Janitor Joe soon learns that in the in the future the world has succumbed to a deadly disease. It’s up to him to find out what happened and prevent the disease from ever occurring. Janitor Joe pretty much just fucks around with time and is only circumstantially able to save the day. The Silent Age tries to have a twist ending, but it’s quite predictable. It changed nothing, it meant nothing, it was just a thing you had to deal with. And as easily as it showed up, it was fixed. The ending simply more or less happened. There could have been some interesting ideas to play around with there, but it felt like they set up a situation that they didn’t quite know how to deal with. They just immediately came up with a simple solution to put everything back to normal.2016-01-19_00009

Janitor Joe was boring. He did boring things with the power to time travel, and even at the game’s most climactic moments his all-encompassing dullness dimmed the lights of everything around him. Although the whole experience was roughly three hours long, the game dragged on, making it feel like a much longer ordeal. Honestly, there may have been about an hour and a half of actual game play and then an equal amount of filler content. The minutes ticked by at a snail’s pace due to boring-ass Joe and boring-ass time travel.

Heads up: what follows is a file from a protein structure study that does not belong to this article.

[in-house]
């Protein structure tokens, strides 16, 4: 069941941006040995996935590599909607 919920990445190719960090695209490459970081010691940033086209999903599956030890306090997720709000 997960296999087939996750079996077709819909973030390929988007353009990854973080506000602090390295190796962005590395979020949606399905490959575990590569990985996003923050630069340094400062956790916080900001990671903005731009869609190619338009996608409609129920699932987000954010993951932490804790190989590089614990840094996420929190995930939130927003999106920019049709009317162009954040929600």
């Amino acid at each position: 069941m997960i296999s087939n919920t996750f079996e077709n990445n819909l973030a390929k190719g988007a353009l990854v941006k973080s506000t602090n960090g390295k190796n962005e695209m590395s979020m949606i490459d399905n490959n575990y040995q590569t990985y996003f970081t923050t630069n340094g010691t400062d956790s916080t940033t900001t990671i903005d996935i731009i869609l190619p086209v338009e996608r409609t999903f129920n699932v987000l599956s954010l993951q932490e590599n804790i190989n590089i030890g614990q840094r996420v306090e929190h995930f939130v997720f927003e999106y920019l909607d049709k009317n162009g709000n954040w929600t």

2016-01-19_00003Finally, when the whole thing finally wrapped up there was nothing from me but a sigh of relief. I keep thinking back on it, and I have no idea what this game was even trying to do. Point-and-click adventures need to be incredibly creative and clever to be good. The minimalist game play means there needs to be an overabundance of substance to the story and puzzles. People shit on “adventure game logic” all the time, but that’s exactly what makes those games fun. It’s finding the weirdest solutions to the most mundane challenges. It’s taking situations and stretching them out to these extremes, so that when you look back on them they’re nothing more than abstract representations of themselves; and therein lies the cleverness of it all. All the while they are intertwined with deep, rich or at the very least incredibly funny stories. This game had none of that. It was flat and boring. It was utter nothing.SilentAgeScale1